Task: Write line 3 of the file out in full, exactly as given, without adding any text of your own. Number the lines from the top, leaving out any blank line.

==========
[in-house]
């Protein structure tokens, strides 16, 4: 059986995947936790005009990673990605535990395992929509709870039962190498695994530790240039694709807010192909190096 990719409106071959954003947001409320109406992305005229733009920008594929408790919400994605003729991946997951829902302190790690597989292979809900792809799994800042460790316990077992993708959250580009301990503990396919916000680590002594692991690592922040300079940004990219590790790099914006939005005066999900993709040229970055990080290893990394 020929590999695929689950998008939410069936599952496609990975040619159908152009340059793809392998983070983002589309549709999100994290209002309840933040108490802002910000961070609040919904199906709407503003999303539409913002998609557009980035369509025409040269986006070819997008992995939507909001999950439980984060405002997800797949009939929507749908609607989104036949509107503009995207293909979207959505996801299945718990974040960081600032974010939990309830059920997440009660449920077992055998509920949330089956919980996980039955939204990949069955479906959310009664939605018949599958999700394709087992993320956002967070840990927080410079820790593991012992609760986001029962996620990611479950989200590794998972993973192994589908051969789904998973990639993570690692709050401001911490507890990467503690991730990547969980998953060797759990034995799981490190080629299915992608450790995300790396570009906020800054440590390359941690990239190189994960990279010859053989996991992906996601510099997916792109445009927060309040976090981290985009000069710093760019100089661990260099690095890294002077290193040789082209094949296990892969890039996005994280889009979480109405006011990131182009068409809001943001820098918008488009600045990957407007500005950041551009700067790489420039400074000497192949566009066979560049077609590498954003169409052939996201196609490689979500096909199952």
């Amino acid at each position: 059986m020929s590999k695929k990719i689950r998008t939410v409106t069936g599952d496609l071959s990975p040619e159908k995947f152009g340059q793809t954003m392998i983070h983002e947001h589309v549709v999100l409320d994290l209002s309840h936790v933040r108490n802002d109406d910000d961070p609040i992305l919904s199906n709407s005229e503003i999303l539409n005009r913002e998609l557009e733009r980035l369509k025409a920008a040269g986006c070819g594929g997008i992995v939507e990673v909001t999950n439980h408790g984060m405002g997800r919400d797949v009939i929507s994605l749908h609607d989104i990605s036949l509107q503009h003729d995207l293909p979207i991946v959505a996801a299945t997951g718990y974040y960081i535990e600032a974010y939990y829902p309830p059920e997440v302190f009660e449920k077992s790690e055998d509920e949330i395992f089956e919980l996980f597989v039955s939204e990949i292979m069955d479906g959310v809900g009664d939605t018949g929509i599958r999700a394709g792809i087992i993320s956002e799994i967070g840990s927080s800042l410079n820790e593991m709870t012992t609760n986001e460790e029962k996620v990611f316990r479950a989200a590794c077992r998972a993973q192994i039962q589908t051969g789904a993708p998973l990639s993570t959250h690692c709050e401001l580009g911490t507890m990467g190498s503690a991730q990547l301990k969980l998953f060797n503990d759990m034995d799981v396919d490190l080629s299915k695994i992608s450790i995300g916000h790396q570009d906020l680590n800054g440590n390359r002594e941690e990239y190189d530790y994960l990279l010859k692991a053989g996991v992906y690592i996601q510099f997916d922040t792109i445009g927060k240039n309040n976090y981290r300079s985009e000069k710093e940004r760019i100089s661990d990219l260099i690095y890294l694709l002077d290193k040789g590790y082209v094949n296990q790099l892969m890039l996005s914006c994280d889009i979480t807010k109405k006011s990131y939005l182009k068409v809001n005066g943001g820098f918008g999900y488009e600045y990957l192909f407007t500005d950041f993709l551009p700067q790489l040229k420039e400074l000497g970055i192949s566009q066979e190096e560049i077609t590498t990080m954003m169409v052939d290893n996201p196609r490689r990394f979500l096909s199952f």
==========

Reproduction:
């Amino acid at each position: 059986m020929s590999k695929k990719i689950r998008t939410v409106t069936g599952d496609l071959s990975p040619e159908k995947f152009g340059q793809t954003m392998i983070h983002e947001h589309v549709v999100l409320d994290l209002s309840h936790v933040r108490n802002d109406d910000d961070p609040i992305l919904s199906n709407s005229e503003i999303l539409n005009r913002e998609l557009e733009r980035l369509k025409a920008a040269g986006c070819g594929g997008i992995v939507e990673v909001t999950n439980h408790g984060m405002g997800r919400d797949v009939i929507s994605l749908h609607d989104i990605s036949l509107q503009h003729d995207l293909p979207i991946v959505a996801a299945t997951g718990y974040y960081i535990e600032a974010y939990y829902p309830p059920e997440v302190f009660e449920k077992s790690e055998d509920e949330i395992f089956e919980l996980f597989v039955s939204e990949i292979m069955d479906g959310v809900g009664d939605t018949g929509i599958r999700a394709g792809i087992i993320s956002e799994i967070g840990s927080s800042l410079n820790e593991m709870t012992t609760n986001e460790e029962k996620v990611f316990r479950a989200a590794c077992r998972a993973q192994i039962q589908t051969g789904a993708p998973l990639s993570t959250h690692c709050e401001l580009g911490t507890m990467g190498s503690a991730q990547l301990k969980l998953f060797n503990d759990m034995d799981v396919d490190l080629s299915k695994i992608s450790i995300g916000h790396q570009d906020l680590n800054g440590n390359r002594e941690e990239y190189d530790y994960l990279l010859k692991a053989g996991v992906y690592i996601q510099f997916d922040t792109i445009g927060k240039n309040n976090y981290r300079s985009e000069k710093e940004r760019i100089s661990d990219l260099i690095y890294l694709l002077d290193k040789g590790y082209v094949n296990q790099l892969m890039l996005s914006c994280d889009i979480t807010k109405k006011s990131y939005l182009k068409v809001n005066g943001g820098f918008g999900y488009e600045y990957l192909f407007t500005d950041f993709l551009p700067q790489l040229k420039e400074l000497g970055i192949s566009q066979e190096e560049i077609t590498t990080m954003m169409v052939d290893n996201p196609r490689r990394f979500l096909s199952f």